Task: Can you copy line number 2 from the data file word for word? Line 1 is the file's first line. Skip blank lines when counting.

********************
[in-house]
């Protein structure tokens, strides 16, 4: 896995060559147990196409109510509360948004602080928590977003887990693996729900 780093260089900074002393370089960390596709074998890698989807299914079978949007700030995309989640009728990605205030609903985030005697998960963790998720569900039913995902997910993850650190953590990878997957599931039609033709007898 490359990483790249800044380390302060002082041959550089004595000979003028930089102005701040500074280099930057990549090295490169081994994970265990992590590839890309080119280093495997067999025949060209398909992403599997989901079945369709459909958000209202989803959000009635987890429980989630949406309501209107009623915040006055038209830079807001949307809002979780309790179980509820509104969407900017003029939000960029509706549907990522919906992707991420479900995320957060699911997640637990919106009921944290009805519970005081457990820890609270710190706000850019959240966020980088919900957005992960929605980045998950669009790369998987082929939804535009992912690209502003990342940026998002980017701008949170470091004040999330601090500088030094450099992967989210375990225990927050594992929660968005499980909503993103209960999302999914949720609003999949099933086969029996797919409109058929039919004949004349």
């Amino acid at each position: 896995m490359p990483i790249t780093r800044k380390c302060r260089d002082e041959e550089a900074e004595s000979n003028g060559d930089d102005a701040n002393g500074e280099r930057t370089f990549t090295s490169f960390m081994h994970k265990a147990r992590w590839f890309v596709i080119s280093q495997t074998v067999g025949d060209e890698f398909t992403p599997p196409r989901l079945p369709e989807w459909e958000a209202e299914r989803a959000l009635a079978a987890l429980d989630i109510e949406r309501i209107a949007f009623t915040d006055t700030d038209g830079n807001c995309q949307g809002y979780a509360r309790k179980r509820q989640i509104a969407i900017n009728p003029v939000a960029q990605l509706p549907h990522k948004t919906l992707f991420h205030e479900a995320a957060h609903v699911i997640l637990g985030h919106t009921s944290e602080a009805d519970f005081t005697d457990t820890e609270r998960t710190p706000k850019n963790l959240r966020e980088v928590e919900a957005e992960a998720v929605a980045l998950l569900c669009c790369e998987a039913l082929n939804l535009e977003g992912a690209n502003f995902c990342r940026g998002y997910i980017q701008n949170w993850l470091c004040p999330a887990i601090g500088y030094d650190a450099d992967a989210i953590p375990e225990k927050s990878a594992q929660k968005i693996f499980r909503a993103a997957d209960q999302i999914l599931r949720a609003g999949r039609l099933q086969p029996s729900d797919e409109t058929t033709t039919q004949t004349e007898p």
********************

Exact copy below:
């Protein structure tokens, strides 16, 4: 896995060559147990196409109510509360948004602080928590977003887990693996729900 780093260089900074002393370089960390596709074998890698989807299914079978949007700030995309989640009728990605205030609903985030005697998960963790998720569900039913995902997910993850650190953590990878997957599931039609033709007898 490359990483790249800044380390302060002082041959550089004595000979003028930089102005701040500074280099930057990549090295490169081994994970265990992590590839890309080119280093495997067999025949060209398909992403599997989901079945369709459909958000209202989803959000009635987890429980989630949406309501209107009623915040006055038209830079807001949307809002979780309790179980509820509104969407900017003029939000960029509706549907990522919906992707991420479900995320957060699911997640637990919106009921944290009805519970005081457990820890609270710190706000850019959240966020980088919900957005992960929605980045998950669009790369998987082929939804535009992912690209502003990342940026998002980017701008949170470091004040999330601090500088030094450099992967989210375990225990927050594992929660968005499980909503993103209960999302999914949720609003999949099933086969029996797919409109058929039919004949004349």